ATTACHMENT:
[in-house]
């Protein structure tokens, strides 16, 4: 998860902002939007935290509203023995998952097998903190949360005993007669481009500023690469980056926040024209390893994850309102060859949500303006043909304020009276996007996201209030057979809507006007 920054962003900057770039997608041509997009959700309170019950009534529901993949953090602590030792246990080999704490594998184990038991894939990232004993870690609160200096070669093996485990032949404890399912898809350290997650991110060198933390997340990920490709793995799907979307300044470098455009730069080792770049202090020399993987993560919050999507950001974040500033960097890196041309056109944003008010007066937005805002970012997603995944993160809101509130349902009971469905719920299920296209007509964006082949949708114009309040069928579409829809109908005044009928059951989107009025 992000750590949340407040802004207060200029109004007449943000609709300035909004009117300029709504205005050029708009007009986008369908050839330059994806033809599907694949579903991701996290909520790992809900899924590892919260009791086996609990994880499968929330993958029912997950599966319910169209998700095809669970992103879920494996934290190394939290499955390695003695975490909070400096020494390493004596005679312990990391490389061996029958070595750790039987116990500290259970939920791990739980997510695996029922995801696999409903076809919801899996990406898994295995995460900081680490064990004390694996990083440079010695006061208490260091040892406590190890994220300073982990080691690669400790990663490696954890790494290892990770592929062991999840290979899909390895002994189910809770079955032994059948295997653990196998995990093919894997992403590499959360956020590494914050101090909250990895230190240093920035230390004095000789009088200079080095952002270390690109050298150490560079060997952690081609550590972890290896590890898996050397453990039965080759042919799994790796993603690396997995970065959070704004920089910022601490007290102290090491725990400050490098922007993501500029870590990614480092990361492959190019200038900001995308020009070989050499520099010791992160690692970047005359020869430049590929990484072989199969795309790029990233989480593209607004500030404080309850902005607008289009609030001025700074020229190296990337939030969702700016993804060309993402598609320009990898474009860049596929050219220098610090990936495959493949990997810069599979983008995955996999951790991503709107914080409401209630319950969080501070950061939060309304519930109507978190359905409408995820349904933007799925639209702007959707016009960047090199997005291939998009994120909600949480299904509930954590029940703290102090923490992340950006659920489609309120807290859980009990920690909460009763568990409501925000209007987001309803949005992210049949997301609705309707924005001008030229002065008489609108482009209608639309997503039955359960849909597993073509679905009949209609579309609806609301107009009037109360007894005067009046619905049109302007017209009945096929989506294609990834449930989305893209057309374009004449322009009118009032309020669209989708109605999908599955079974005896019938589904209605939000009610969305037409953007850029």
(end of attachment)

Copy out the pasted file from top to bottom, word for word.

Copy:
[in-house]
């Protein structure tokens, strides 16, 4: 998860902002939007935290509203023995998952097998903190949360005993007669481009500023690469980056926040024209390893994850309102060859949500303006043909304020009276996007996201209030057979809507006007 920054962003900057770039997608041509997009959700309170019950009534529901993949953090602590030792246990080999704490594998184990038991894939990232004993870690609160200096070669093996485990032949404890399912898809350290997650991110060198933390997340990920490709793995799907979307300044470098455009730069080792770049202090020399993987993560919050999507950001974040500033960097890196041309056109944003008010007066937005805002970012997603995944993160809101509130349902009971469905719920299920296209007509964006082949949708114009309040069928579409829809109908005044009928059951989107009025 992000750590949340407040802004207060200029109004007449943000609709300035909004009117300029709504205005050029708009007009986008369908050839330059994806033809599907694949579903991701996290909520790992809900899924590892919260009791086996609990994880499968929330993958029912997950599966319910169209998700095809669970992103879920494996934290190394939290499955390695003695975490909070400096020494390493004596005679312990990391490389061996029958070595750790039987116990500290259970939920791990739980997510695996029922995801696999409903076809919801899996990406898994295995995460900081680490064990004390694996990083440079010695006061208490260091040892406590190890994220300073982990080691690669400790990663490696954890790494290892990770592929062991999840290979899909390895002994189910809770079955032994059948295997653990196998995990093919894997992403590499959360956020590494914050101090909250990895230190240093920035230390004095000789009088200079080095952002270390690109050298150490560079060997952690081609550590972890290896590890898996050397453990039965080759042919799994790796993603690396997995970065959070704004920089910022601490007290102290090491725990400050490098922007993501500029870590990614480092990361492959190019200038900001995308020009070989050499520099010791992160690692970047005359020869430049590929990484072989199969795309790029990233989480593209607004500030404080309850902005607008289009609030001025700074020229190296990337939030969702700016993804060309993402598609320009990898474009860049596929050219220098610090990936495959493949990997810069599979983008995955996999951790991503709107914080409401209630319950969080501070950061939060309304519930109507978190359905409408995820349904933007799925639209702007959707016009960047090199997005291939998009994120909600949480299904509930954590029940703290102090923490992340950006659920489609309120807290859980009990920690909460009763568990409501925000209007987001309803949005992210049949997301609705309707924005001008030229002065008489609108482009209608639309997503039955359960849909597993073509679905009949209609579309609806609301107009009037109360007894005067009046619905049109302007017209009945096929989506294609990834449930989305893209057309374009004449322009009118009032309020669209989708109605999908599955079974005896019938589904209605939000009610969305037409953007850029």